By the 1850s London was expanding rapidly. It was a global capital controlling and Empire on which famously the Sun never said. As a result last numbers of Victorian terraced houses in the suburbs were being built. You can still see them today as they form a ring of brick buildings 10 miles wide that surround the Georgian stone core of London. This meant that land in the city of London was at a premium and needed for commercial purposes to run the Empire. The residential population moved to the newly built suburbs. As a result the congregations of the London city churches declined rapidly – meaning there was a surplus of churches.
This gave rise to the Union of Benefices Act of 1860. It allowed parishes to be combined and churches to be demolished. In all, 23 churches were demolished between 1868 and 1907. The parishes were combined with other remaining churches and, in many cases, the graveyards were cleared of the human remains and the sites redeveloped for commercial buildings.
But what to do with these exhumed remains? The solution came in the building of cemeteries on the outskirts of London. One of these was the City of London Cemetery in Manor Park. An even more ambitious scheme was the building of Brookwood Cemetery even further away at 37 miles from London near Woking. This was the brainchild of the London Necropolis Company in 1854 which built a railway line specifically to carry dead bodies from Waterloo Station to the cemetery. There were even different classes of tickets that you could buy for your dead relatives on this railway. A First class ticket allowed you to pick the gravesite of your choice, while a Third class ticket meant a paupers funeral in a mass grave. You can still find the remaining ticket office for the old Necropolis Railway near Waterloo. It was only closed down in 1941. The Brookwood Cemetery contains the memorials for a dozen or so London city churches, as their graveyards were cleared and the bodies reinterred.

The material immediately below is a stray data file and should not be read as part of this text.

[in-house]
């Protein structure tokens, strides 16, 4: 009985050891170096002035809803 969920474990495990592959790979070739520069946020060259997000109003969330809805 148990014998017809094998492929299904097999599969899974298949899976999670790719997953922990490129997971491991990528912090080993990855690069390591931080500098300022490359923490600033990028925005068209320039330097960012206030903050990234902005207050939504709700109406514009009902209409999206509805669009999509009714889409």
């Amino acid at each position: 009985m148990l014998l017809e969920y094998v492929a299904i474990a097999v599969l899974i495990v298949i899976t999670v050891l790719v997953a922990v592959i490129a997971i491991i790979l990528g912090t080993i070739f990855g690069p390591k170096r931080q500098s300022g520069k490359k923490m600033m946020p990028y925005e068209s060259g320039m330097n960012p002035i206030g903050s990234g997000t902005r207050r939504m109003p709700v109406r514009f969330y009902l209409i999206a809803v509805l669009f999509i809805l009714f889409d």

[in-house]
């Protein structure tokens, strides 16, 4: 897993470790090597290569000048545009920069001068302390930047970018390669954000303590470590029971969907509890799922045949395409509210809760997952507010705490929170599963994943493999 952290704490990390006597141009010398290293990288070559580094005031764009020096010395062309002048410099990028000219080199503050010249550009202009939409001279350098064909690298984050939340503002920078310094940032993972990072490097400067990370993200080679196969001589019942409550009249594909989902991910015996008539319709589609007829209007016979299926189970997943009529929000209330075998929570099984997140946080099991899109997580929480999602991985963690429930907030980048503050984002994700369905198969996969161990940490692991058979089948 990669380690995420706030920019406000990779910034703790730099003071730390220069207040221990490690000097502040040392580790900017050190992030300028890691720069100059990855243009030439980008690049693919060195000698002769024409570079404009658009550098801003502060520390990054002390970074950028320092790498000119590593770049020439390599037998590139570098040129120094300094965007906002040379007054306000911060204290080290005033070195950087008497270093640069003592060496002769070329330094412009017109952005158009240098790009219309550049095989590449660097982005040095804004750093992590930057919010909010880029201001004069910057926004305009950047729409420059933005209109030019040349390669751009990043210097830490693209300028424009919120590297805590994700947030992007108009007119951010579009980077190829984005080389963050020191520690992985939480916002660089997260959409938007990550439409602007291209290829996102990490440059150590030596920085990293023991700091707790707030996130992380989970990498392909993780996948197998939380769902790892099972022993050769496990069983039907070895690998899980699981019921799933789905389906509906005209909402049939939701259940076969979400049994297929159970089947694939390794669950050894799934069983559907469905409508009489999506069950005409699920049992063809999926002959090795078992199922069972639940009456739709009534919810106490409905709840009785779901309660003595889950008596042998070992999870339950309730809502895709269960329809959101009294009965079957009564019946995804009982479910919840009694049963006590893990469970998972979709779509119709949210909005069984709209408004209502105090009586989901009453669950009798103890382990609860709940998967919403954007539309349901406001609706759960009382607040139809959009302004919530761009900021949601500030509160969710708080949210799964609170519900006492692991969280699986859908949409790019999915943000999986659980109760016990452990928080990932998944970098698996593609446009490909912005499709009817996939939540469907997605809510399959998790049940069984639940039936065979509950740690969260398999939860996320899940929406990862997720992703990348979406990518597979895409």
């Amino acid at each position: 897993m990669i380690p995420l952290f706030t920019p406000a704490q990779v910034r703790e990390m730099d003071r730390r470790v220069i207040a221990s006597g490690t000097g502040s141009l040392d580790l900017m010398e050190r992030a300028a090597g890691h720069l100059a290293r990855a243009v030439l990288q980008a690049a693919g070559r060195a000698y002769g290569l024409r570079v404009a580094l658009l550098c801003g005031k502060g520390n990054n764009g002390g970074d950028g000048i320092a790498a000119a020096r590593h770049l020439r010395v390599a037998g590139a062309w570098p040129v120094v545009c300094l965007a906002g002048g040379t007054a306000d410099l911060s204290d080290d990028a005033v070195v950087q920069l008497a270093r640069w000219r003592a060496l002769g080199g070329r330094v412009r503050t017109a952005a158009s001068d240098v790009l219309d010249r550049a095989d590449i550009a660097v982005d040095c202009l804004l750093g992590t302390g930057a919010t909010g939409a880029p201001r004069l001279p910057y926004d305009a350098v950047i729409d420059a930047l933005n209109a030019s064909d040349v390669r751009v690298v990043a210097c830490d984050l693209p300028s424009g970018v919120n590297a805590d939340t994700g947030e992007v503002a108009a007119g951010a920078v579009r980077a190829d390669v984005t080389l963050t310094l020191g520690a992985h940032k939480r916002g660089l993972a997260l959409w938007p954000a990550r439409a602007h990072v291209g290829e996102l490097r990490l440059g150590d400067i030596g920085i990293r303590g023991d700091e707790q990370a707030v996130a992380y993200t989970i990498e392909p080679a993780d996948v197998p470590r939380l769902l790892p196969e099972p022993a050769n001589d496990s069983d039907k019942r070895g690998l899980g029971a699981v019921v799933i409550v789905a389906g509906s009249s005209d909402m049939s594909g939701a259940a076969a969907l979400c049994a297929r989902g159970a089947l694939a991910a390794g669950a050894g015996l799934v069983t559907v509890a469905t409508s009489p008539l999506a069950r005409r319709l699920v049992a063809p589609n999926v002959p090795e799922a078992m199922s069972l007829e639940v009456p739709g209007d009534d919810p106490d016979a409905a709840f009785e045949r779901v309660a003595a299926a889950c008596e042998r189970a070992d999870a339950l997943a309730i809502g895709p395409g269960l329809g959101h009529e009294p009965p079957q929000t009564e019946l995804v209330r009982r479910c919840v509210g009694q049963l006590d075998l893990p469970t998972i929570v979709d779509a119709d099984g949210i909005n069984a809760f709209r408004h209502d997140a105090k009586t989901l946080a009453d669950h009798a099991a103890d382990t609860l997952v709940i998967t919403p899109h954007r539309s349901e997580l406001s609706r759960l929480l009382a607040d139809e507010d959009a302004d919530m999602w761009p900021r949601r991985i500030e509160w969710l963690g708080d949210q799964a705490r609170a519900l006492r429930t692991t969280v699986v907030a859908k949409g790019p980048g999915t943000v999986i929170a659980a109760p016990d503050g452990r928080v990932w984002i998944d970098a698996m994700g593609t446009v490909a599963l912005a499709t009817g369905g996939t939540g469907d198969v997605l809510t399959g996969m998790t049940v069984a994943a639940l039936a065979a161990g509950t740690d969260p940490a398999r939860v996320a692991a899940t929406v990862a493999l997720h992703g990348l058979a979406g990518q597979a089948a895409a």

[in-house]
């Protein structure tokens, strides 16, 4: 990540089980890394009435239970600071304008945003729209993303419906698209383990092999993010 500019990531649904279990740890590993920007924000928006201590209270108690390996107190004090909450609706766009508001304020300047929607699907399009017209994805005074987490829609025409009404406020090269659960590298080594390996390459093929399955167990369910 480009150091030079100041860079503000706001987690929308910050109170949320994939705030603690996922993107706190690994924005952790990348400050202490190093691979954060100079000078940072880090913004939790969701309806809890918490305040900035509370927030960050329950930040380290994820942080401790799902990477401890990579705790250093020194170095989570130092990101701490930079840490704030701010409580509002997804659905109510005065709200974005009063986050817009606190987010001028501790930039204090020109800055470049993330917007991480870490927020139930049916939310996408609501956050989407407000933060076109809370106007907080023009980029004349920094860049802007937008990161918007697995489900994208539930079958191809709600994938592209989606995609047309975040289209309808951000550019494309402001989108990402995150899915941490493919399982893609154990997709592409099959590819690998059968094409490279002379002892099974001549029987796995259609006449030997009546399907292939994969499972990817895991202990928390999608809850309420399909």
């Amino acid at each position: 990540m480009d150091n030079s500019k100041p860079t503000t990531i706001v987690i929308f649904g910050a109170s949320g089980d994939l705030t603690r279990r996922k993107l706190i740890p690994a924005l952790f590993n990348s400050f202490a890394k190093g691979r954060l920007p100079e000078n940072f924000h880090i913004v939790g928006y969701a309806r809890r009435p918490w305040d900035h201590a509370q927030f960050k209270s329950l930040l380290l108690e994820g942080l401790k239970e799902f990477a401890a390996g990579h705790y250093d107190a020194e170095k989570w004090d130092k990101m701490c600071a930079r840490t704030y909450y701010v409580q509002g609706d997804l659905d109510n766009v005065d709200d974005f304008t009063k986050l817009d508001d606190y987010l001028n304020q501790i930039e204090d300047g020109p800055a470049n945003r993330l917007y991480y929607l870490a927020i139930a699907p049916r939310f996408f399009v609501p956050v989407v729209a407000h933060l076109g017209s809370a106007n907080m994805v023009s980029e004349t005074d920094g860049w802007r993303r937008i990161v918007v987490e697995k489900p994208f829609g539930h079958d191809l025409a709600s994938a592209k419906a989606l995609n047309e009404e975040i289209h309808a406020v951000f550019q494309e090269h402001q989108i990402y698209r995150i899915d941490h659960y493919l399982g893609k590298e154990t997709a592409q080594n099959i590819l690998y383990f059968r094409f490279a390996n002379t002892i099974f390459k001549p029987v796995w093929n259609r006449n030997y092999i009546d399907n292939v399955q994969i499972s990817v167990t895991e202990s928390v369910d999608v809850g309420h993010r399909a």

I recently visited Brookwood Cemetery to photograph the monuments to these City Church reburials. Sadly they were in a shockingly bad state, unlike the majestic monuments in the City of London Cemetery. Many of them had fallen over – with masonry blocks strewn around the ground. Often, the graves themselves had fallen in leaving a deep pit behind. Below is my guide to the reburial sites and the accompanying photographs. Since there are still Parish Clerks for all these lost churches and many are supported by wealthy City Livery companies, maybe funds could be raised to restore them?